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Published on 05/03/2023
Last updated on 03/21/2024

APIClarity: Using the Trace Analyzer



This blog is part of the APIClarity How-To Series. 

Using the Trace Analyzer

The APIClarity trace analyzer helps detect API security weaknesses in observed API traffic and provides a score for the severity of any detected weaknesses (low, medium, high). This functionality was described in detail in a previous blog, but for a quick refresher, the trace analyzer scans API traffic for: 

  • Weak basic authentication 
  • Weak JSON web tokens 
  • Sensitive information (such as Personally Identifiable Information or PII) 
  • Guessable object IDs 
  • Broken Object-Level Authorization (BOLA) 

You can configure some of the things that the trace analyzer scans for, such as dictionary matches and regex rules for matching sensitive PII. There’s also a way to ignore findings if desired. 

Let’s take APIClarity for a spin and see the trace analyzer in action! 

Behind the Scenes 

Throughout the APIClarity blog series, we’ve been using Sock Shop as our sample microservice application. See the installation blog for specifics on setting up APIClarity with Sock Shop.

For this blog, Sock Shop is up and running, and I’m generating traffic to it using Locust, as described here. I’m using the default configuration for the trace analyzer. 

Getting the Trace 

Good news – the trace analyzer is always running when APIClarity is configured to observe API traffic. Once APIClarity records the API traffic, it is run through the trace analyzer to scan for any potential security weaknesses. 

You can see the results from the trace analyzer in the APIClarity UI either aggregated at the API endpoint level or at the API event level.   

To see it at the API endpoint level, go to the API Inventory tab on the left in the Dashboard UI (circled in green in Figure 1). 

API Inventory from Dashboard
Figure 1: Select API Inventory from Dashboard

In the API inventory list, select the one for your microservice application. In this case, we’ll select “catalogue.sock-shop” (circled in green in Figure 2). 

catalogue.sock-shop in API Inventory
Figure 2: Select "catalogue.sock-shop" in API Inventory

On the next screen, select the “Trace Analysis” tab. 

API Inventory Trace Analysis
Figure 3: Select "Trace Analysis" Tab

If there are any trace analyzer findings, you’ll see them listed, along with a risk level (low, medium, high). In Figure 4 below, APIClarity reports four findings for the catalogue API: two potential Broken Object-Level Authorization (BOLA) weaknesses, and two matches on sensitive information, or PII.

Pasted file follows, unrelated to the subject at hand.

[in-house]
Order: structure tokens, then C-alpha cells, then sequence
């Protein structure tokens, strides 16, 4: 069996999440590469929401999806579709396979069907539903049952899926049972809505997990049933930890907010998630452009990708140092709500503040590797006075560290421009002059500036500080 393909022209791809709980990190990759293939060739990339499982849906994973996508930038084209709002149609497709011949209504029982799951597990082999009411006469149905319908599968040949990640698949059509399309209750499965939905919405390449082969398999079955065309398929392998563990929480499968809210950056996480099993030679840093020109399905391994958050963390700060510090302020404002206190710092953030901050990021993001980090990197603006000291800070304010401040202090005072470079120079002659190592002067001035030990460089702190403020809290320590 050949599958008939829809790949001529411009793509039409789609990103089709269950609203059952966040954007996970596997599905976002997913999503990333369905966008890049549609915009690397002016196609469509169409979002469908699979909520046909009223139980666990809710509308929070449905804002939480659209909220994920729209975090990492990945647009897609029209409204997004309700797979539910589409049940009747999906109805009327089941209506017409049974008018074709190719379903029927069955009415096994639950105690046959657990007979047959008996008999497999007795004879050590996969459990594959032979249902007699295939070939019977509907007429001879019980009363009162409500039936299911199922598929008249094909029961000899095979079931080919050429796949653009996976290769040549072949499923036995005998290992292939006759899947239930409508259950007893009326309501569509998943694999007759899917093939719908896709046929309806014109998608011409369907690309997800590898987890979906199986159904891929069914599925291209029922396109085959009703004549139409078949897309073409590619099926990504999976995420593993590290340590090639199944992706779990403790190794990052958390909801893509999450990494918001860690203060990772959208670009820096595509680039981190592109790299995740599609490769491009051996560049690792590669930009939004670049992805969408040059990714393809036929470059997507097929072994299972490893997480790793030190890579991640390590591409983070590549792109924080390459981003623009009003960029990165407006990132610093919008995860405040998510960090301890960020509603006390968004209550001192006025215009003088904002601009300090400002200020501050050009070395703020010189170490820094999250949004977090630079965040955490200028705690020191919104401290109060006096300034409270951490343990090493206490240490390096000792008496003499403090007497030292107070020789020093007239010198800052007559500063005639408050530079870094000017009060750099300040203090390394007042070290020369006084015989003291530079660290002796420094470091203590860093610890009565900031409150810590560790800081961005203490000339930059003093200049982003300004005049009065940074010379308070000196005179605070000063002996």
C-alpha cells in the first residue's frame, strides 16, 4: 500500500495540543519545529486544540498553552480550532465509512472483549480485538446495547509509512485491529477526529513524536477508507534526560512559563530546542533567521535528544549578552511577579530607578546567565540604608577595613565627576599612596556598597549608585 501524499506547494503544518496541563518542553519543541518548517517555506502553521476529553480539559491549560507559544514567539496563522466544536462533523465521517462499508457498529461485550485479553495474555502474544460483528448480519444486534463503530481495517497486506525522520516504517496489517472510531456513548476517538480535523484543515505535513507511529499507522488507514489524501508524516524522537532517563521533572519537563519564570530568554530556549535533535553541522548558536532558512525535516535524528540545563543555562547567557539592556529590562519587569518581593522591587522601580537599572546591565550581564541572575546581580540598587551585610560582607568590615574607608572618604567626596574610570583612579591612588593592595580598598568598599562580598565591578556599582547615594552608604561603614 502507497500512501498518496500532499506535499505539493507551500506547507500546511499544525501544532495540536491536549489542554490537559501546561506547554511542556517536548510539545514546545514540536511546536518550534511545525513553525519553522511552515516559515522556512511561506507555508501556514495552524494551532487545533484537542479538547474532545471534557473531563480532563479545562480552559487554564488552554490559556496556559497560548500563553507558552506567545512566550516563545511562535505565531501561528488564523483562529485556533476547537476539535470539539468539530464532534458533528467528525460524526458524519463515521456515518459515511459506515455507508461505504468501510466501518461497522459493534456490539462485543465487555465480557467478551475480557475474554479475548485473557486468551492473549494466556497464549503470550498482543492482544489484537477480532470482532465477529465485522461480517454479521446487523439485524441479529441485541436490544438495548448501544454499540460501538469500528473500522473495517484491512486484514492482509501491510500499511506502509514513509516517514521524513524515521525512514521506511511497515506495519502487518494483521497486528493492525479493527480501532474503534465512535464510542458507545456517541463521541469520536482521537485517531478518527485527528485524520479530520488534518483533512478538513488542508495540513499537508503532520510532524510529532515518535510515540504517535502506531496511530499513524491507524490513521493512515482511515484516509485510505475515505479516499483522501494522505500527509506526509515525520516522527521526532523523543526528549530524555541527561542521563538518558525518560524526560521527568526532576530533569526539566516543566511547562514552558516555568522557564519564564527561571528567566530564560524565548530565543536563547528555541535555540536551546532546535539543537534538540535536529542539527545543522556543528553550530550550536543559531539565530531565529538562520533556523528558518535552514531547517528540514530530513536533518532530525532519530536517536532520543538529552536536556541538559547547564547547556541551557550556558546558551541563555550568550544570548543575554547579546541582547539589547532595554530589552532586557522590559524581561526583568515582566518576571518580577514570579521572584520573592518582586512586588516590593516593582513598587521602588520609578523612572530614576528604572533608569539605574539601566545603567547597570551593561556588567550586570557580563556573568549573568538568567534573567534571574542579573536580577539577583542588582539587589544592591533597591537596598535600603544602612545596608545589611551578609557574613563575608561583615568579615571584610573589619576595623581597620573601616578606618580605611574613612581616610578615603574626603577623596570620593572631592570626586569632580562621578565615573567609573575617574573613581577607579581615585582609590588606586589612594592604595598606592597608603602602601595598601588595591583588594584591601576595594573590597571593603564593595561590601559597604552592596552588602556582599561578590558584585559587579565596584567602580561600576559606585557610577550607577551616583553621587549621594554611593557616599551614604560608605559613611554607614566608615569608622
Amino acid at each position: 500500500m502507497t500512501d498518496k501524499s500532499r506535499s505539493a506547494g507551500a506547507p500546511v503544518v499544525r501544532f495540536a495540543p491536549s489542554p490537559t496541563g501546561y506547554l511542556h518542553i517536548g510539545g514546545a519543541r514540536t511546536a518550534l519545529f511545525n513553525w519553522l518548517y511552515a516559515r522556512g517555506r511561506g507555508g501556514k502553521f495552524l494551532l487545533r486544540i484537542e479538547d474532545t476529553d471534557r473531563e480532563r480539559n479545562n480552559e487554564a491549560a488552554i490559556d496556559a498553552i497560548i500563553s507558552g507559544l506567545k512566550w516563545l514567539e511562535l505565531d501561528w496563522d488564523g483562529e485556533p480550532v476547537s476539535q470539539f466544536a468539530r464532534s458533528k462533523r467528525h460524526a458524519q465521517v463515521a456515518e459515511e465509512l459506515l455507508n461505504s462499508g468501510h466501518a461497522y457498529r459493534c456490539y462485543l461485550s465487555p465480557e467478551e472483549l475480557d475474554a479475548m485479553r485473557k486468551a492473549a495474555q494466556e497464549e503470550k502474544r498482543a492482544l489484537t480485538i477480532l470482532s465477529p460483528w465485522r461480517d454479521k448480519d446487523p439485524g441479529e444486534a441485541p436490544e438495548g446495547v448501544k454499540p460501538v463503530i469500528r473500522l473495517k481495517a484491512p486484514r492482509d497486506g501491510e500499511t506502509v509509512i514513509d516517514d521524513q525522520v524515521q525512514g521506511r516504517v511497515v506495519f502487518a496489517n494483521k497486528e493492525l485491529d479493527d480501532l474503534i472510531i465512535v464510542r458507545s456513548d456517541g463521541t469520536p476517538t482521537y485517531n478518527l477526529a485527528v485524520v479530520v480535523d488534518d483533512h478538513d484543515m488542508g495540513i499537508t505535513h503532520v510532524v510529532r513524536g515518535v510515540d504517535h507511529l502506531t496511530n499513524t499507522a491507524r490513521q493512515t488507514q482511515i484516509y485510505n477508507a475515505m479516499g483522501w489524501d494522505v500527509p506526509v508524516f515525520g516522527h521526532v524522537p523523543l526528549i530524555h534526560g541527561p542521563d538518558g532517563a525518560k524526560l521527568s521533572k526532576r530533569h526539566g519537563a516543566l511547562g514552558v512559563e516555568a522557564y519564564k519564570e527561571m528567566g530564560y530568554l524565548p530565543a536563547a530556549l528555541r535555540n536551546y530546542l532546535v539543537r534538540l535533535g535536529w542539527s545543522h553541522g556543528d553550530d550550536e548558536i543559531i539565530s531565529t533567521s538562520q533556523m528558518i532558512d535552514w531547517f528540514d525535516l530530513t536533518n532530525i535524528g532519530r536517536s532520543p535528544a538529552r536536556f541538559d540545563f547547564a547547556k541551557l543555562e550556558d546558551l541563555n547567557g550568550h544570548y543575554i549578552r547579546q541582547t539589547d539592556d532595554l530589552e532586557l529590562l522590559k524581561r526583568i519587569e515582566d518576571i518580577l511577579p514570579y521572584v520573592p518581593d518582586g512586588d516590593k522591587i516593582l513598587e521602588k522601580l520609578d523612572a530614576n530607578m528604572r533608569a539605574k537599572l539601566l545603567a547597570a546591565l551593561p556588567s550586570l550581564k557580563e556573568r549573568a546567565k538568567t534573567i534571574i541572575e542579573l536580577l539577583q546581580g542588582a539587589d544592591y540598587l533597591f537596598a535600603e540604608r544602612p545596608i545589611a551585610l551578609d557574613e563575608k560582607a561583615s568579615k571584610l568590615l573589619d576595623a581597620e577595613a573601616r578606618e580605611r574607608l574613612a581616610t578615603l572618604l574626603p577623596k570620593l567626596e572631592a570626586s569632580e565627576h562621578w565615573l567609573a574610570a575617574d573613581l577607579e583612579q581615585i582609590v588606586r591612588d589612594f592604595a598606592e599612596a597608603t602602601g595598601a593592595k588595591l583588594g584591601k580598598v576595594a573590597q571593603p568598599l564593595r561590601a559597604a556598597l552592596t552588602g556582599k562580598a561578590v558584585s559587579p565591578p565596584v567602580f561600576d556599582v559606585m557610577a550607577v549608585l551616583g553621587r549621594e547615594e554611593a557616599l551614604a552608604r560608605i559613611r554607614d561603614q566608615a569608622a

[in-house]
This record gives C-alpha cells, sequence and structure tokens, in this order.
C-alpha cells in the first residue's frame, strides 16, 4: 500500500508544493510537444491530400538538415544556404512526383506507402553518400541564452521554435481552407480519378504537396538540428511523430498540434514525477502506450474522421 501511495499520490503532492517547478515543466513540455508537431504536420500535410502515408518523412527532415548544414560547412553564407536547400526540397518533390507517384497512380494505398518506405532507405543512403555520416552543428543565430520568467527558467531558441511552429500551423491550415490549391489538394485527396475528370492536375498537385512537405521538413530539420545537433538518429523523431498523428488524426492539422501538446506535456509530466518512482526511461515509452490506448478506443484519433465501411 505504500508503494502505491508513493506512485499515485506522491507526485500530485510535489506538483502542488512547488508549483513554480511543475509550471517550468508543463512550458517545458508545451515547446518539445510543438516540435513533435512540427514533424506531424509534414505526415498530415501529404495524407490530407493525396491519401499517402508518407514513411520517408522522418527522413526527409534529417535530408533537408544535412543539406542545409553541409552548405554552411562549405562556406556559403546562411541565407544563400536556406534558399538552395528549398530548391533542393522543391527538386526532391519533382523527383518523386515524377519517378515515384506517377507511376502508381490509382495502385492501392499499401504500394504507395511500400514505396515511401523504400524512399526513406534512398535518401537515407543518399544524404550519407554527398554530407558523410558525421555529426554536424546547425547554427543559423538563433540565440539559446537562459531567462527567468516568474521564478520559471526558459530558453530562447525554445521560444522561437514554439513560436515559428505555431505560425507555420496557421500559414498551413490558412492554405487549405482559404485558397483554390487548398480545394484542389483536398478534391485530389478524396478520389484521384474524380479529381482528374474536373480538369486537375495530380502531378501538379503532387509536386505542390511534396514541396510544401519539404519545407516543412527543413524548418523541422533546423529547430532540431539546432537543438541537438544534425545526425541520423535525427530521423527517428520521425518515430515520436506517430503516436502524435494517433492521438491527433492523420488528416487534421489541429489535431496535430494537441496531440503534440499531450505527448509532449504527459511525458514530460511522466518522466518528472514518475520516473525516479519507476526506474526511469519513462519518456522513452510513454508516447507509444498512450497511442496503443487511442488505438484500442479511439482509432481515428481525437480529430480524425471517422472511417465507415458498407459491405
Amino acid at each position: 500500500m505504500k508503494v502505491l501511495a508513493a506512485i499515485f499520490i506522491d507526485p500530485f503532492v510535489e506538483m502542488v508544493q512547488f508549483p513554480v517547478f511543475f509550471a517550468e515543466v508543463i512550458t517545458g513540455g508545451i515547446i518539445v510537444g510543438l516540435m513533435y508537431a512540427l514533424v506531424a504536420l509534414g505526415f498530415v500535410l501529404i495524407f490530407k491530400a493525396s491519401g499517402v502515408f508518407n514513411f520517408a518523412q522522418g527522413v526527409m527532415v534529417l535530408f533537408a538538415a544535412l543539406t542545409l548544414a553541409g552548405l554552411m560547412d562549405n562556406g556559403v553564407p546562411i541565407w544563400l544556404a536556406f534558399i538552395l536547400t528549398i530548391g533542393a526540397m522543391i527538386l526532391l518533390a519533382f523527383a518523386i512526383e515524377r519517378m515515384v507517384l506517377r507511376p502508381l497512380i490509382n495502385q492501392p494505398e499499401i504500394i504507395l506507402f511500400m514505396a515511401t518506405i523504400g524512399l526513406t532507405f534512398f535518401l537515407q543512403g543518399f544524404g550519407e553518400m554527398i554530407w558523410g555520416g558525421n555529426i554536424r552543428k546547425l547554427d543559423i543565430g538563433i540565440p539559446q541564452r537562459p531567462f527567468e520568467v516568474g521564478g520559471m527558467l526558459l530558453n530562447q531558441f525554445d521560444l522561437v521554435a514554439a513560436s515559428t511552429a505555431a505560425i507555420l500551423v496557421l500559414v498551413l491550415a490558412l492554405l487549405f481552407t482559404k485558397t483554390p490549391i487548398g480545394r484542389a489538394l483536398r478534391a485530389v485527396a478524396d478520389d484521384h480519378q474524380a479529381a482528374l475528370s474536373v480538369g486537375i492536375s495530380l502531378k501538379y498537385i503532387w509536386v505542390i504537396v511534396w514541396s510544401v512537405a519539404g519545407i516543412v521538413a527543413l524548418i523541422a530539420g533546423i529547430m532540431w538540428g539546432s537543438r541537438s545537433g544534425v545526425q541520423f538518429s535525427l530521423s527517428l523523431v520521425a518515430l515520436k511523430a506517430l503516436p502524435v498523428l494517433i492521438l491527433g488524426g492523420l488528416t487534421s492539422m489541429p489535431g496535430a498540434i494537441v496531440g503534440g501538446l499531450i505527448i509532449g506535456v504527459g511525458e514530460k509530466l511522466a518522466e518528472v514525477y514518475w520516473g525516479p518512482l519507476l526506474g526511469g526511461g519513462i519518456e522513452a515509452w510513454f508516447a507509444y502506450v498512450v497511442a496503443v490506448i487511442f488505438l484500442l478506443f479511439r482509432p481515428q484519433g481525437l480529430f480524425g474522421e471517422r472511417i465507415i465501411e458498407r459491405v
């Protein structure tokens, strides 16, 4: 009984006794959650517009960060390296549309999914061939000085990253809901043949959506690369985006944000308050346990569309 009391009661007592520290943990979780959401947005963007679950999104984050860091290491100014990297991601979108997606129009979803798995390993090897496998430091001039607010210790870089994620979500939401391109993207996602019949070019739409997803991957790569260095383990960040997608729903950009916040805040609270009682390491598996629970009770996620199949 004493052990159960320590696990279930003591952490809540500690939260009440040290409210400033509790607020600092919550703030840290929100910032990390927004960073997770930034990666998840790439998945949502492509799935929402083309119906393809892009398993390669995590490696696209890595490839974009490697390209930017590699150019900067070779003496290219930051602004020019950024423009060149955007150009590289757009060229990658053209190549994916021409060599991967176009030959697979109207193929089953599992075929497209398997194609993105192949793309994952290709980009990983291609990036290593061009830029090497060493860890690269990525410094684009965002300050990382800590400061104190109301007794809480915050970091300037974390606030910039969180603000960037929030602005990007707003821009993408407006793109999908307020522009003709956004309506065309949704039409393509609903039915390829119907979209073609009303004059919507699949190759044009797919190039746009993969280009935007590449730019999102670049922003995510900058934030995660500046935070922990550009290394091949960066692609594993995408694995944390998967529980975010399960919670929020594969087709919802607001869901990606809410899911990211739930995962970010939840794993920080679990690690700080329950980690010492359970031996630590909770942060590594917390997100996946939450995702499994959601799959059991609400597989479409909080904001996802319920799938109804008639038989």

APIClarity catalogue.sock-shop Endpoint
Figure 4: Trace Analyzer Findings for "catalogue.sock-shop" Endpoint

The Non-Learnt Identifier (NLID) finding is reporting a potential BOLA problem because an object ID was found in a request, but it was not retrieved first from the application. This could indicate a hacking attempt to guess the ID. You may recall from a previous blog that we saw a BOLA issue in the APIClarity spec difference listing for the catalogue API. That’s what the trace analyzer is reporting here (Figure 5). 

APIClarity NLID Findings
Figure 5: NLID Findings

The “matching regular expression” findings (Figure 6) indicate that certain key words and patterns were found in catalogue API calls. In this case, the matches were the words “IBAN” (International Bank Account Number), “telephone number”, and what was presumed to be a server name. These findings are identifying a potential PII data leak. 

APIClarity Potential PII Data Leak
Figure 6: Potential PII Data Leak

To drill down on the details of a particular API call that is getting flagged for issues by the trace analyzer, take a look at the API Events listing (third tab on the left in the dashboard UI, Figure 7). 

API Events from Dashboard
Figure 7: Select API Events from Dashboard

In the “Alerts” column, you’ll see a red “TRACEANALYZER” alert if there are any findings (circled in green in Figure 8). I’ll click on one for the catalogue API.

API Events with Trace Analyzer Findings
Figure 8: API Events with Trace Analyzer Findings

In the event detail UI, click on the “Trace Analysis” tab (Figure 9).

APIClarity Trace Analysis Tab with Findings
Figure 9: Trace Analysis Tab with Findings

The red triangle symbol indicates there was a finding:


This will pull up details about the trace findings, similar to what we saw at the API endpoint level, but now for this specific call (Figure 10). 

Trace Analyzer Findings for Catalogue API Event
Figure 10: Trace Analyzer Findings for Catalogue API Event


That’s the APIClarity trace analyzer in a nutshell. It will help you secure your cloud-native APIs by watching them in action and reporting potential problems. 

Next up in the blog series – using the APIClarity BFLA detector! 

Anne McCormick is a cloud architect and open-source advocate in Cisco’s Emerging Technology & Incubation organization. 

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